Reading Lisa Dalby’s imagined life of the author of what some call “the first novel,” The Tale of Genji, in the hospital, I read many paragraphs more than once, and at least one sentence four times. That and the constant interruptions that caused me to lose my exact place did not lessen my esteem for Dalby’s feat of historical empathy for the Heian-era writer (whose world is explored by Ivan Morris’s The World of the Shining Prince, which I intend to reread.)
Dalby provides a plausible portrait of the author of The Tale of Genji, pressed into imperial service after her tales had started to circulate and interested the regent, Michinaga. He wanted her around to influence her portrayal of the shining prince to be like himself. He did less to act to like Genji, except in multiplying sexual conquests, than he hoped to see himself in what his courtier wrote. He forced her to write reports of the ceremonies after the birth of a boy child to his daughter, Shôshi.
Dalby used the surviving poetic output of “Murasaki” as well as surviving diary fragments. I think the makes an interesting, unpretentious character who would rather observe than be observed hates being talked about, as she was by other female courtiers),] has a low sexual drive, but two passionate relationships, the first with a female peer, Kerria Rose, the second with the son of a Chinese diplomat whose father was negotiating with her own father, a self-styled expert on Chinese poetry, though he was quite ignorant of the culture. Ming-Gwok explains much to the enraptured but discreet young Japanese woman. And she tells him about Japanese culture, though not yet having her own experience of the court in Miyako (Kyoto).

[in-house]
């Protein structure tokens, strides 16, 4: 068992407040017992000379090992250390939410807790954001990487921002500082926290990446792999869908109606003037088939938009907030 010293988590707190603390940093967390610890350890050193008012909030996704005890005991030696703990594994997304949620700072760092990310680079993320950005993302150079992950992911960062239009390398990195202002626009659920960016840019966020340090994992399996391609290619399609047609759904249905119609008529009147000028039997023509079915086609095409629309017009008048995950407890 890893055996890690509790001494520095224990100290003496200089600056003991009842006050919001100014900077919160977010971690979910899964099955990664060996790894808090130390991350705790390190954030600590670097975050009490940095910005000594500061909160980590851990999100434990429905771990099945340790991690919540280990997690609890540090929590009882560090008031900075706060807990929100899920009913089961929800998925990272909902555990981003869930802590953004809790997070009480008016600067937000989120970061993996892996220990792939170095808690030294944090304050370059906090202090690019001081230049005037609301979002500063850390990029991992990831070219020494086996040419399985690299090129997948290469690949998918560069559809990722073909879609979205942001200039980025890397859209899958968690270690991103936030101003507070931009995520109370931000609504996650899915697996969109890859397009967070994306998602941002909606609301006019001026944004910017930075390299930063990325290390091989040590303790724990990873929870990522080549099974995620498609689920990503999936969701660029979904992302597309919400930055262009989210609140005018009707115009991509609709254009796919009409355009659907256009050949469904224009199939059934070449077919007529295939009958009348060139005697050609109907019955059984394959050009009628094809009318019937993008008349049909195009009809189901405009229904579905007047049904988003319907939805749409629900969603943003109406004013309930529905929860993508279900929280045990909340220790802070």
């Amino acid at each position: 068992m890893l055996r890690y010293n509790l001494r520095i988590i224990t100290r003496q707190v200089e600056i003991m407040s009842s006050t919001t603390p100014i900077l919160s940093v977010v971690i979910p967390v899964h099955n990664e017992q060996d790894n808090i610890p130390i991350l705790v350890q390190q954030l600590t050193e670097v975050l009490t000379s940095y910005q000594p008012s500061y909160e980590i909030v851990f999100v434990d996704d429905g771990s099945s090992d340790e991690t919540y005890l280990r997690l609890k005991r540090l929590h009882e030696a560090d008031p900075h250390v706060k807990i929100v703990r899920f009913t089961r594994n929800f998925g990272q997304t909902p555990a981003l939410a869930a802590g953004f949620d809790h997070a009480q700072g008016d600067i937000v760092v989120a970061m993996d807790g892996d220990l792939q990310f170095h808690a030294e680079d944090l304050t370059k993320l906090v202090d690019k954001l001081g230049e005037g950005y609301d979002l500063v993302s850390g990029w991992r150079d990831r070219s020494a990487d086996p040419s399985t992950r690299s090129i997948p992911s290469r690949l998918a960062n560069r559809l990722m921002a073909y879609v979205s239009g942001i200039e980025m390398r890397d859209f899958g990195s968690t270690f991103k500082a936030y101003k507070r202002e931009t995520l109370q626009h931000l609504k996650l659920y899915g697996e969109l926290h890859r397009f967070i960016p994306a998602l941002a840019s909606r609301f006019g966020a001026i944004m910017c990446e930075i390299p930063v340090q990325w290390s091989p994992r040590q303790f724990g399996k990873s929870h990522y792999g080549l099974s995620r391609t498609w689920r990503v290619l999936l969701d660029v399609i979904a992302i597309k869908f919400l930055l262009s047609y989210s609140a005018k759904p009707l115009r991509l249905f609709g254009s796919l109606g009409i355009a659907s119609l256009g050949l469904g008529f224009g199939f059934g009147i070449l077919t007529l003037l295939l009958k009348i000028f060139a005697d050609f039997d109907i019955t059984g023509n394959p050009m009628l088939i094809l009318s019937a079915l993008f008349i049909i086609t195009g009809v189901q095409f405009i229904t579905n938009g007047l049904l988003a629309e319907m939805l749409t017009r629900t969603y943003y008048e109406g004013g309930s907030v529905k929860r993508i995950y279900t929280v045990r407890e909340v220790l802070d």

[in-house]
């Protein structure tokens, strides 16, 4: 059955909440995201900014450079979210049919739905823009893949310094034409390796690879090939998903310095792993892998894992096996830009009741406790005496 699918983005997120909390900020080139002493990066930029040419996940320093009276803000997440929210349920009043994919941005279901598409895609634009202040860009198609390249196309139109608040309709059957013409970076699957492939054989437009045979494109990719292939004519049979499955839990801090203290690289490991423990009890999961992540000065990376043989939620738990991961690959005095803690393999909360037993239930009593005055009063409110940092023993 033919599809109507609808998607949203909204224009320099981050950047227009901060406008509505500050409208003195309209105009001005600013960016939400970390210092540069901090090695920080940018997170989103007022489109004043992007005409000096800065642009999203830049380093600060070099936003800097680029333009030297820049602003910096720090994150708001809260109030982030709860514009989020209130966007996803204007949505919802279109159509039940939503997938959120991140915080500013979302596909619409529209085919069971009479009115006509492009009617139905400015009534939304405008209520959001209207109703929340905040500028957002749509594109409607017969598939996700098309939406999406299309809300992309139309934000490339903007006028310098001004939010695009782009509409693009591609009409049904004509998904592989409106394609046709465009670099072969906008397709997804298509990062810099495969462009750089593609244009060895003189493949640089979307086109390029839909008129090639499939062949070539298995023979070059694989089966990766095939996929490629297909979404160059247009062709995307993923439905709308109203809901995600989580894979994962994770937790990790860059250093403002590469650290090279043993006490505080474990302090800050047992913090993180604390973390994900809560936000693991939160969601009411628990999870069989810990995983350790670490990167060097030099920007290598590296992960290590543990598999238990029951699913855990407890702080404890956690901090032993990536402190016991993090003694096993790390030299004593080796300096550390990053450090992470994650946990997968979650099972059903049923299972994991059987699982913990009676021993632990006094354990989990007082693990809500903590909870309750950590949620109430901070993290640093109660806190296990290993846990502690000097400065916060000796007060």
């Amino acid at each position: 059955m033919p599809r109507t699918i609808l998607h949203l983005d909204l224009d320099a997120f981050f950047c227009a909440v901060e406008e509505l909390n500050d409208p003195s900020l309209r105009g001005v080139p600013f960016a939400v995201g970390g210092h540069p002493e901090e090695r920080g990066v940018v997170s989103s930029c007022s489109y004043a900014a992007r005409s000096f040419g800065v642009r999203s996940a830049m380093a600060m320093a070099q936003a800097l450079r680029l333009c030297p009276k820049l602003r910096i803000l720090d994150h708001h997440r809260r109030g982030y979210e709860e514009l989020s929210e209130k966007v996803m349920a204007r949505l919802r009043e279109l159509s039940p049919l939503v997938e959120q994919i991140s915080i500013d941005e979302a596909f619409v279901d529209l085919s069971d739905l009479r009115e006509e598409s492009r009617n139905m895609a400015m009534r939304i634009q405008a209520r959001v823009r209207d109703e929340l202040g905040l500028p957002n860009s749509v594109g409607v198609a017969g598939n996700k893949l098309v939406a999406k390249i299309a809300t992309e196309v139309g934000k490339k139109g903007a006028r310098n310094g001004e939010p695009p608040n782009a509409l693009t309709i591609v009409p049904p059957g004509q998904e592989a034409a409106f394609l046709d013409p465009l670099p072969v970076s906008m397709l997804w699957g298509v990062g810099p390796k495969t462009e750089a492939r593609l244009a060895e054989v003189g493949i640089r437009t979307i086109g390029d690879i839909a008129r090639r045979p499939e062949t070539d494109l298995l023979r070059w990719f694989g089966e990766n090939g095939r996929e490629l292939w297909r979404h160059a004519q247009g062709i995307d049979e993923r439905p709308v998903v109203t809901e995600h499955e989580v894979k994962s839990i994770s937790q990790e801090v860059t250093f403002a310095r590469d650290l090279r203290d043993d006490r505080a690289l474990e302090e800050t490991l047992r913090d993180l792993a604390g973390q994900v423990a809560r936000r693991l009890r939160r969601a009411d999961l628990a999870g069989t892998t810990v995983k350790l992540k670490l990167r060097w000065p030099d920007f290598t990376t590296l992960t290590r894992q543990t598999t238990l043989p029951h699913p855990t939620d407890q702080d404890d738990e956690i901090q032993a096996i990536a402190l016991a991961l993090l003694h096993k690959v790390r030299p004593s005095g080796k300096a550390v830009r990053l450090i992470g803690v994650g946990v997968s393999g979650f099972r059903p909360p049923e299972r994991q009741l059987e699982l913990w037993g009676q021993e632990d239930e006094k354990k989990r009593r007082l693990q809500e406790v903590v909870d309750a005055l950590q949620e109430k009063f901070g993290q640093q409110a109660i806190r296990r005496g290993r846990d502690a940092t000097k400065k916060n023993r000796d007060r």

Before accompanying her father to the frontier province of Echizan (a posting that was based on his knowledge of written Chinese), she had been pledged to the promiscuous, rich Nobutaka, a marriage she evaded as long as she can. She genuinely missed him after he dies and does not take up with any other men. (She admits she enjoyed thwarting Genji’s seductions, though she first conceived him as an imagined ideal lover.)
(Hioshige illustration of the usual screen barrier between male and female interlocutors)
She does meet and is intrigued by the former courtier whose Pillow Book is another Heian era classic, Sei Shônagon. The novel’s heroine feels pity for Shônagon’s fall from the palace and finds offputting her Pillow Book stories that all seem to end in self-celebration. Murasaki is more self-annulling Buddhist, as unconcerned as a woman in her position can be about the esteem of others (which her book, nonetheless, draws).
“I had exhausted myself trying to capture the nature of the twisted relationships into which men and women fall… I had been concerned lest Genji succumb to flights of magical fantasy. I wanted him to be wonderful but at the same time believable, and my readers, judging from their responses, found him so. I amazement for over twenty years I watched Genji grow until eventually it seemed I myself was merely a tool for his shining persona. Was I writing Genji? Or was Genji just using me…. Finally, I came to the realization that fiction ultimately creates its own truths.”